Whether you're putting on a pair of pointe shoes, buckling your ballroom stilettos or lacing up your favorite high tops, the floor you're on can make or break your dancing. But with issues like sticking or slipping and a variety of frictions suitable to different dance steps and styles, it can be confusing to know which floor will work best for you.

No matter what your needs are, Harlequin Floors has your back, or rather, your feet. With 11 different marley vinyl floors available in a range of colors, Harlequin has options for every setting and dance style. We rounded up six of their most popular and versatile floors:

Keep reading... Show less
Dance Teachers Trending
Lani Corson. Photo by Royce Burgess, courtesy of Corson

Aerial work is growing in popularity in the dance world these days. Don't believe us? Check out this Dance Magazine article! If you're a studio owner who didn't grow up with aerial training (let's face it, how many of us really did?), then you may be feeling a little apprehensive about what to look for when bringing on a new aerialist faculty member. You know exactly what you want from your ballet teachers, your jazz teachers, your tap teachers, heck—even your tumbling teachers! Aerial, however, is a whole other ballgame.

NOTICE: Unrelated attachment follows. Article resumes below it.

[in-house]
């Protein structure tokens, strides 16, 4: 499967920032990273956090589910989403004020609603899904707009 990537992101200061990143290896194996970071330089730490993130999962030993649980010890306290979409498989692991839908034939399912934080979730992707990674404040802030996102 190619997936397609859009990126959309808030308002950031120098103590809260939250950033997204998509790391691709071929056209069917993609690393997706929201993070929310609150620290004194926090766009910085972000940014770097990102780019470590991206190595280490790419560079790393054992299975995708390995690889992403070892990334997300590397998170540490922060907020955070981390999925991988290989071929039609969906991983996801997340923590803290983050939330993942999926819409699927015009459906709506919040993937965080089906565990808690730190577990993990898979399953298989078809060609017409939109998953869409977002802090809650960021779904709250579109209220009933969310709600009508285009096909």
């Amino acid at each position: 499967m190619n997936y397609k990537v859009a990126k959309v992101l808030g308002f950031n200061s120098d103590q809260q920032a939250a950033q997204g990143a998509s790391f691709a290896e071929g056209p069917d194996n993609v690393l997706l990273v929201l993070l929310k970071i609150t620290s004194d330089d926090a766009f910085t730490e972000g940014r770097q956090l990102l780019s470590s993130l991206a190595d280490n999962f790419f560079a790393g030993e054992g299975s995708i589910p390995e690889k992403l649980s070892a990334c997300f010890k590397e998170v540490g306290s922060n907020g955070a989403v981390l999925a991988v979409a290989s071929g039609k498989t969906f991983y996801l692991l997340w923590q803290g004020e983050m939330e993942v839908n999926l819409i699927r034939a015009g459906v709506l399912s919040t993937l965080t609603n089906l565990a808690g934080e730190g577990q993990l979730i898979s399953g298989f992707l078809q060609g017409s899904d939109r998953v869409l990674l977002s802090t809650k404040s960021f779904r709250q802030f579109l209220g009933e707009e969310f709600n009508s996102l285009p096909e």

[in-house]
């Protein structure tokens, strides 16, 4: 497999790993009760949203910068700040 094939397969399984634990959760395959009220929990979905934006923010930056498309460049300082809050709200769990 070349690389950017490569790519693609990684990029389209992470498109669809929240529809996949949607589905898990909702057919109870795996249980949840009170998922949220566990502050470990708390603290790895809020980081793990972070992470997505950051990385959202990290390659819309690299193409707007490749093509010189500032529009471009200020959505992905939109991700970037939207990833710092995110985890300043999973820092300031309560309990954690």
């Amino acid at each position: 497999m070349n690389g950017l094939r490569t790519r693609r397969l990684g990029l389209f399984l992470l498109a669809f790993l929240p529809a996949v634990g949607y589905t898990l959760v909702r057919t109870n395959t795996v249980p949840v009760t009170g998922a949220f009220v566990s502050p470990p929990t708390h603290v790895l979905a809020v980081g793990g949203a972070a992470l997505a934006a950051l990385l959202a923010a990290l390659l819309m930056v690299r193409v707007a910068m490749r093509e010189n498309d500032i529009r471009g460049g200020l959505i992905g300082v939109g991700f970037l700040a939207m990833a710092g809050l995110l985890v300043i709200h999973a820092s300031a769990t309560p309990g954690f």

To help you feel confident you're bringing in a teacher who is safe for your dancers, we sat down with Lani Corson, NYC aerialist, circus performer, adjunct professor at Pace University and teacher at Aerial Arts NYC, to get the inside scoop on exactly what you should be looking for.

Enjoy!

Keep reading... Show less
Sponsored by Insure Fitness
AdobeStock, Courtesy Insure Fitness Group

As a teacher at a studio, you've more than likely developed long-lasting relationships with some of your students and parents. The idea that you could be sued by one of them might seem impossible to imagine, but Insure Fitness Group's Gianna Michalsen warns against relaxing into that mindset. "People say, 'Why do I need insurance? I've been working with these people for 10 years—we're friends,'" she says. "But no one ever takes into account how bad an injury can be. Despite how good your relationship is, people will sue you because of the toll an injury takes on their life."